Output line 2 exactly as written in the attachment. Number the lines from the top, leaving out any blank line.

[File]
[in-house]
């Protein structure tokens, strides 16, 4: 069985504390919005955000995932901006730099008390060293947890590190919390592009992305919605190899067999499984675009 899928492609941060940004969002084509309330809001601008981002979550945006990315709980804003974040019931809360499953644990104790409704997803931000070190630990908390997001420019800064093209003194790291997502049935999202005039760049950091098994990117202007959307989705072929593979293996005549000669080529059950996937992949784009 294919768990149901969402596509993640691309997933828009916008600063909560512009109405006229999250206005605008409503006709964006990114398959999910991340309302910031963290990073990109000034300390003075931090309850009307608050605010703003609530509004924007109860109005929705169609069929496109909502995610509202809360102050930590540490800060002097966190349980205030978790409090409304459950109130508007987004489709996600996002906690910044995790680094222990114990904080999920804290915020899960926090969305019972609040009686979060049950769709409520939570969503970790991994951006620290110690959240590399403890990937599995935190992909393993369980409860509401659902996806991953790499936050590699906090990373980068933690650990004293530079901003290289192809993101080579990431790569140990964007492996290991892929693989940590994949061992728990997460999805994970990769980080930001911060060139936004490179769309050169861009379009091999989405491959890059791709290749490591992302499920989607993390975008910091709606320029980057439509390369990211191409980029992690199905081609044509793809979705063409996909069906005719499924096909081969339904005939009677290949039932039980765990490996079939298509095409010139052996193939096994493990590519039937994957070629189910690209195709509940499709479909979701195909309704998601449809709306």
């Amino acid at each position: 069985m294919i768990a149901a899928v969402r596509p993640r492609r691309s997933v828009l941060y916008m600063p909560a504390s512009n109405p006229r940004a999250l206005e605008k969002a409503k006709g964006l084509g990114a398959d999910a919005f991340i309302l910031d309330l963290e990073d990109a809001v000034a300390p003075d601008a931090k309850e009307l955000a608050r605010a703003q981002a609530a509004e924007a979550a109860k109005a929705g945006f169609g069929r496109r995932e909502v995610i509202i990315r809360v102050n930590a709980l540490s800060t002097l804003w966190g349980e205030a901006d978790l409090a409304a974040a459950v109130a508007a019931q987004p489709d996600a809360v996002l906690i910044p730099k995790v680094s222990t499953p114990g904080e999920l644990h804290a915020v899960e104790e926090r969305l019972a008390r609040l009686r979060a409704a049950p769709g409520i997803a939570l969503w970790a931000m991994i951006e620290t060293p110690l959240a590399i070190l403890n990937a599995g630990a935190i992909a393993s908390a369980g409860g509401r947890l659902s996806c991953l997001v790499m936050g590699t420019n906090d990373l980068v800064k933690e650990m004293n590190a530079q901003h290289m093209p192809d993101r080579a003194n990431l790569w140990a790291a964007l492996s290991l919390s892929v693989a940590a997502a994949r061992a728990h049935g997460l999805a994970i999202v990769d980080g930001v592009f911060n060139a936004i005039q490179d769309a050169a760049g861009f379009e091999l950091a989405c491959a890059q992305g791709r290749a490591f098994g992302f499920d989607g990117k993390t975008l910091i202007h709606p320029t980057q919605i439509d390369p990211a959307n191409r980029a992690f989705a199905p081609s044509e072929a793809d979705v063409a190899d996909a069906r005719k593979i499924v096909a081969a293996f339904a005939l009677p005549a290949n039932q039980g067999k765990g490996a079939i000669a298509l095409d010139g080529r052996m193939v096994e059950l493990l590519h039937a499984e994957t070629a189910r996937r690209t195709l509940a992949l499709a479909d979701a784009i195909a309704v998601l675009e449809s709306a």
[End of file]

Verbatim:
């Protein structure tokens, strides 16, 4: 069985504390919005955000995932901006730099008390060293947890590190919390592009992305919605190899067999499984675009 899928492609941060940004969002084509309330809001601008981002979550945006990315709980804003974040019931809360499953644990104790409704997803931000070190630990908390997001420019800064093209003194790291997502049935999202005039760049950091098994990117202007959307989705072929593979293996005549000669080529059950996937992949784009 294919768990149901969402596509993640691309997933828009916008600063909560512009109405006229999250206005605008409503006709964006990114398959999910991340309302910031963290990073990109000034300390003075931090309850009307608050605010703003609530509004924007109860109005929705169609069929496109909502995610509202809360102050930590540490800060002097966190349980205030978790409090409304459950109130508007987004489709996600996002906690910044995790680094222990114990904080999920804290915020899960926090969305019972609040009686979060049950769709409520939570969503970790991994951006620290110690959240590399403890990937599995935190992909393993369980409860509401659902996806991953790499936050590699906090990373980068933690650990004293530079901003290289192809993101080579990431790569140990964007492996290991892929693989940590994949061992728990997460999805994970990769980080930001911060060139936004490179769309050169861009379009091999989405491959890059791709290749490591992302499920989607993390975008910091709606320029980057439509390369990211191409980029992690199905081609044509793809979705063409996909069906005719499924096909081969339904005939009677290949039932039980765990490996079939298509095409010139052996193939096994493990590519039937994957070629189910690209195709509940499709479909979701195909309704998601449809709306």